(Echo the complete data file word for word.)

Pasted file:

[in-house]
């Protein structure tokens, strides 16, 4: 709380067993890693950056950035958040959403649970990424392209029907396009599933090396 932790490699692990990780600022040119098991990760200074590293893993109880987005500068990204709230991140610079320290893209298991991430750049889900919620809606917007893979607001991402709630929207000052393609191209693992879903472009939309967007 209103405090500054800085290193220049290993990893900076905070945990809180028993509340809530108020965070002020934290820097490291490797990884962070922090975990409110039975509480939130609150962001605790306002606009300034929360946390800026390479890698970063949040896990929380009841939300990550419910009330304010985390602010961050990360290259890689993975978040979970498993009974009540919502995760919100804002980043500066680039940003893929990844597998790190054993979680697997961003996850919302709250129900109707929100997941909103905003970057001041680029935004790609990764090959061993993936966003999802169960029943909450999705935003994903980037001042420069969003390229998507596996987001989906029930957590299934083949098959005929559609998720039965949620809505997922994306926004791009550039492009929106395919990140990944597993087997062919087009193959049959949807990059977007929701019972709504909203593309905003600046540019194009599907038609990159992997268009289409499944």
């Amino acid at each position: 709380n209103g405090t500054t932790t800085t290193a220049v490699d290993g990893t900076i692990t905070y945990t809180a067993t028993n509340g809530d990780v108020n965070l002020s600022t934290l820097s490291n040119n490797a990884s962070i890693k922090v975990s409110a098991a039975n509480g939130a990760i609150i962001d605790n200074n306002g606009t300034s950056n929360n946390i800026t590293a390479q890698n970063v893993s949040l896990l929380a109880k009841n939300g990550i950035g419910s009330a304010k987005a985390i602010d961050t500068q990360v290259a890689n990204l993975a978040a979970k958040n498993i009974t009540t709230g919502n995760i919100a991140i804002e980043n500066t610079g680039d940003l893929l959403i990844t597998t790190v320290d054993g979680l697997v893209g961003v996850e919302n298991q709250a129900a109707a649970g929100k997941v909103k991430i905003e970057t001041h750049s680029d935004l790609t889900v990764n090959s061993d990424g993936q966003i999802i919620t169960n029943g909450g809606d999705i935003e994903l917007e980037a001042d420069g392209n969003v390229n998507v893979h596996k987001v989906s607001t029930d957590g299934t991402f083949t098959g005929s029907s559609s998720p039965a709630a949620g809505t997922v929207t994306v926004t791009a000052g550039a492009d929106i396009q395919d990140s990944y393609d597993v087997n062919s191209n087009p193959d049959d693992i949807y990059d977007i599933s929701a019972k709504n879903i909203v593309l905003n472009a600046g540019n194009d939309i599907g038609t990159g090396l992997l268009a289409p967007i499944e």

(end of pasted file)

[in-house]
């Protein structure tokens, strides 16, 4: 709380067993890693950056950035958040959403649970990424392209029907396009599933090396 932790490699692990990780600022040119098991990760200074590293893993109880987005500068990204709230991140610079320290893209298991991430750049889900919620809606917007893979607001991402709630929207000052393609191209693992879903472009939309967007 209103405090500054800085290193220049290993990893900076905070945990809180028993509340809530108020965070002020934290820097490291490797990884962070922090975990409110039975509480939130609150962001605790306002606009300034929360946390800026390479890698970063949040896990929380009841939300990550419910009330304010985390602010961050990360290259890689993975978040979970498993009974009540919502995760919100804002980043500066680039940003893929990844597998790190054993979680697997961003996850919302709250129900109707929100997941909103905003970057001041680029935004790609990764090959061993993936966003999802169960029943909450999705935003994903980037001042420069969003390229998507596996987001989906029930957590299934083949098959005929559609998720039965949620809505997922994306926004791009550039492009929106395919990140990944597993087997062919087009193959049959949807990059977007929701019972709504909203593309905003600046540019194009599907038609990159992997268009289409499944």
């Amino acid at each position: 709380n209103g405090t500054t932790t800085t290193a220049v490699d290993g990893t900076i692990t905070y945990t809180a067993t028993n509340g809530d990780v108020n965070l002020s600022t934290l820097s490291n040119n490797a990884s962070i890693k922090v975990s409110a098991a039975n509480g939130a990760i609150i962001d605790n200074n306002g606009t300034s950056n929360n946390i800026t590293a390479q890698n970063v893993s949040l896990l929380a109880k009841n939300g990550i950035g419910s009330a304010k987005a985390i602010d961050t500068q990360v290259a890689n990204l993975a978040a979970k958040n498993i009974t009540t709230g919502n995760i919100a991140i804002e980043n500066t610079g680039d940003l893929l959403i990844t597998t790190v320290d054993g979680l697997v893209g961003v996850e919302n298991q709250a129900a109707a649970g929100k997941v909103k991430i905003e970057t001041h750049s680029d935004l790609t889900v990764n090959s061993d990424g993936q966003i999802i919620t169960n029943g909450g809606d999705i935003e994903l917007e980037a001042d420069g392209n969003v390229n998507v893979h596996k987001v989906s607001t029930d957590g299934t991402f083949t098959g005929s029907s559609s998720p039965a709630a949620g809505t997922v929207t994306v926004t791009a000052g550039a492009d929106i396009q395919d990140s990944y393609d597993v087997n062919s191209n087009p193959d049959d693992i949807y990059d977007i599933s929701a019972k709504n879903i909203v593309l905003n472009a600046g540019n194009d939309i599907g038609t990159g090396l992997l268009a289409p967007i499944e």